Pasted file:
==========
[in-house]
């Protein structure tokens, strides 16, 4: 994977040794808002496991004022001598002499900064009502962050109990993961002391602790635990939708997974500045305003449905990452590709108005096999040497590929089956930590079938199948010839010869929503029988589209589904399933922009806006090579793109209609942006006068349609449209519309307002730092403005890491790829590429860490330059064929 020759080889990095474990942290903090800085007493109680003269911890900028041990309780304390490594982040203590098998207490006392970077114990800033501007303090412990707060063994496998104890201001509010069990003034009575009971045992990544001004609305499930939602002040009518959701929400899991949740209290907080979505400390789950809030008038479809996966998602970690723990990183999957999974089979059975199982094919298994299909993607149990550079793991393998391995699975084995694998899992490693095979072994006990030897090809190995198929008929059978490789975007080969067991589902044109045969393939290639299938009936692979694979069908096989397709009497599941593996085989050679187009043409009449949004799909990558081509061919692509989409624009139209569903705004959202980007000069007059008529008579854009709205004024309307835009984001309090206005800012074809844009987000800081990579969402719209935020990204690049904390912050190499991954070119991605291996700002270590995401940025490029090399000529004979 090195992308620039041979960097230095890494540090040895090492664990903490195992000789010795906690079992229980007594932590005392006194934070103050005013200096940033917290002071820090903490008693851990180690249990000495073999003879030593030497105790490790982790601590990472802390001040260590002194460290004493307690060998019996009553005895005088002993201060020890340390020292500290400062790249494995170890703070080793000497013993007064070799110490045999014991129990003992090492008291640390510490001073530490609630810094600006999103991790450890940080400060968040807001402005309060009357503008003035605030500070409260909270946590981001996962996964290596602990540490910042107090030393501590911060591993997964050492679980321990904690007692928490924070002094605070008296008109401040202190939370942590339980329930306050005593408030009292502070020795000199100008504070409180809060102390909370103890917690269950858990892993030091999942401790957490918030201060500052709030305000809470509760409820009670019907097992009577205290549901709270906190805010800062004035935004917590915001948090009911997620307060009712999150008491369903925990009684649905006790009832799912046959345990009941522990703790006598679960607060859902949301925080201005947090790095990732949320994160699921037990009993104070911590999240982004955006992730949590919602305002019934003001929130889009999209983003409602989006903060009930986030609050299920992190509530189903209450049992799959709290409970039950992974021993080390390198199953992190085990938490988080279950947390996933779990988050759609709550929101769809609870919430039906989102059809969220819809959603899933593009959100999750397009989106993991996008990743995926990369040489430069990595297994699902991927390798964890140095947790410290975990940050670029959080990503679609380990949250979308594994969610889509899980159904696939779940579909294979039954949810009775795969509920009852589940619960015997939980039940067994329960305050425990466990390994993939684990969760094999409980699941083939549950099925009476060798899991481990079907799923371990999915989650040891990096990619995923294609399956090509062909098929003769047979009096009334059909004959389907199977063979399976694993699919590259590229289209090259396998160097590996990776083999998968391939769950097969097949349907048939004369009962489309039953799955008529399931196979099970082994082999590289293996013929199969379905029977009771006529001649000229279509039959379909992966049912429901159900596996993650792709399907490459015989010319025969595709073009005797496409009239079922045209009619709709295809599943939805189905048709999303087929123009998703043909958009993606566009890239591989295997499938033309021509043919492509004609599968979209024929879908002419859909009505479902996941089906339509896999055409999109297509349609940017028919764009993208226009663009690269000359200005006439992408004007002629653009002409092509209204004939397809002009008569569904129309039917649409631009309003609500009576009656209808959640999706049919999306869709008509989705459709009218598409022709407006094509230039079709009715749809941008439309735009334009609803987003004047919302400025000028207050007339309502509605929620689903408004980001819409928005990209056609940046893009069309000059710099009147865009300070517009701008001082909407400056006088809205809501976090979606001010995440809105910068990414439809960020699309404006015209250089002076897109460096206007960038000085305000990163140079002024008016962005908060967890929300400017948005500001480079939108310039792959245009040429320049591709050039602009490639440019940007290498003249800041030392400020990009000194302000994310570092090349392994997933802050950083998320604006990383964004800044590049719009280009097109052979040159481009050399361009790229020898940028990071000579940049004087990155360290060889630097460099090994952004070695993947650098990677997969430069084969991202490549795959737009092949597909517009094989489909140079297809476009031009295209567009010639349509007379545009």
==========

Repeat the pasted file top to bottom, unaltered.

[in-house]
């Protein structure tokens, strides 16, 4: 994977040794808002496991004022001598002499900064009502962050109990993961002391602790635990939708997974500045305003449905990452590709108005096999040497590929089956930590079938199948010839010869929503029988589209589904399933922009806006090579793109209609942006006068349609449209519309307002730092403005890491790829590429860490330059064929 020759080889990095474990942290903090800085007493109680003269911890900028041990309780304390490594982040203590098998207490006392970077114990800033501007303090412990707060063994496998104890201001509010069990003034009575009971045992990544001004609305499930939602002040009518959701929400899991949740209290907080979505400390789950809030008038479809996966998602970690723990990183999957999974089979059975199982094919298994299909993607149990550079793991393998391995699975084995694998899992490693095979072994006990030897090809190995198929008929059978490789975007080969067991589902044109045969393939290639299938009936692979694979069908096989397709009497599941593996085989050679187009043409009449949004799909990558081509061919692509989409624009139209569903705004959202980007000069007059008529008579854009709205004024309307835009984001309090206005800012074809844009987000800081990579969402719209935020990204690049904390912050190499991954070119991605291996700002270590995401940025490029090399000529004979 090195992308620039041979960097230095890494540090040895090492664990903490195992000789010795906690079992229980007594932590005392006194934070103050005013200096940033917290002071820090903490008693851990180690249990000495073999003879030593030497105790490790982790601590990472802390001040260590002194460290004493307690060998019996009553005895005088002993201060020890340390020292500290400062790249494995170890703070080793000497013993007064070799110490045999014991129990003992090492008291640390510490001073530490609630810094600006999103991790450890940080400060968040807001402005309060009357503008003035605030500070409260909270946590981001996962996964290596602990540490910042107090030393501590911060591993997964050492679980321990904690007692928490924070002094605070008296008109401040202190939370942590339980329930306050005593408030009292502070020795000199100008504070409180809060102390909370103890917690269950858990892993030091999942401790957490918030201060500052709030305000809470509760409820009670019907097992009577205290549901709270906190805010800062004035935004917590915001948090009911997620307060009712999150008491369903925990009684649905006790009832799912046959345990009941522990703790006598679960607060859902949301925080201005947090790095990732949320994160699921037990009993104070911590999240982004955006992730949590919602305002019934003001929130889009999209983003409602989006903060009930986030609050299920992190509530189903209450049992799959709290409970039950992974021993080390390198199953992190085990938490988080279950947390996933779990988050759609709550929101769809609870919430039906989102059809969220819809959603899933593009959100999750397009989106993991996008990743995926990369040489430069990595297994699902991927390798964890140095947790410290975990940050670029959080990503679609380990949250979308594994969610889509899980159904696939779940579909294979039954949810009775795969509920009852589940619960015997939980039940067994329960305050425990466990390994993939684990969760094999409980699941083939549950099925009476060798899991481990079907799923371990999915989650040891990096990619995923294609399956090509062909098929003769047979009096009334059909004959389907199977063979399976694993699919590259590229289209090259396998160097590996990776083999998968391939769950097969097949349907048939004369009962489309039953799955008529399931196979099970082994082999590289293996013929199969379905029977009771006529001649000229279509039959379909992966049912429901159900596996993650792709399907490459015989010319025969595709073009005797496409009239079922045209009619709709295809599943939805189905048709999303087929123009998703043909958009993606566009890239591989295997499938033309021509043919492509004609599968979209024929879908002419859909009505479902996941089906339509896999055409999109297509349609940017028919764009993208226009663009690269000359200005006439992408004007002629653009002409092509209204004939397809002009008569569904129309039917649409631009309003609500009576009656209808959640999706049919999306869709008509989705459709009218598409022709407006094509230039079709009715749809941008439309735009334009609803987003004047919302400025000028207050007339309502509605929620689903408004980001819409928005990209056609940046893009069309000059710099009147865009300070517009701008001082909407400056006088809205809501976090979606001010995440809105910068990414439809960020699309404006015209250089002076897109460096206007960038000085305000990163140079002024008016962005908060967890929300400017948005500001480079939108310039792959245009040429320049591709050039602009490639440019940007290498003249800041030392400020990009000194302000994310570092090349392994997933802050950083998320604006990383964004800044590049719009280009097109052979040159481009050399361009790229020898940028990071000579940049004087990155360290060889630097460099090994952004070695993947650098990677997969430069084969991202490549795959737009092949597909517009094989489909140079297809476009031009295209567009010639349509007379545009």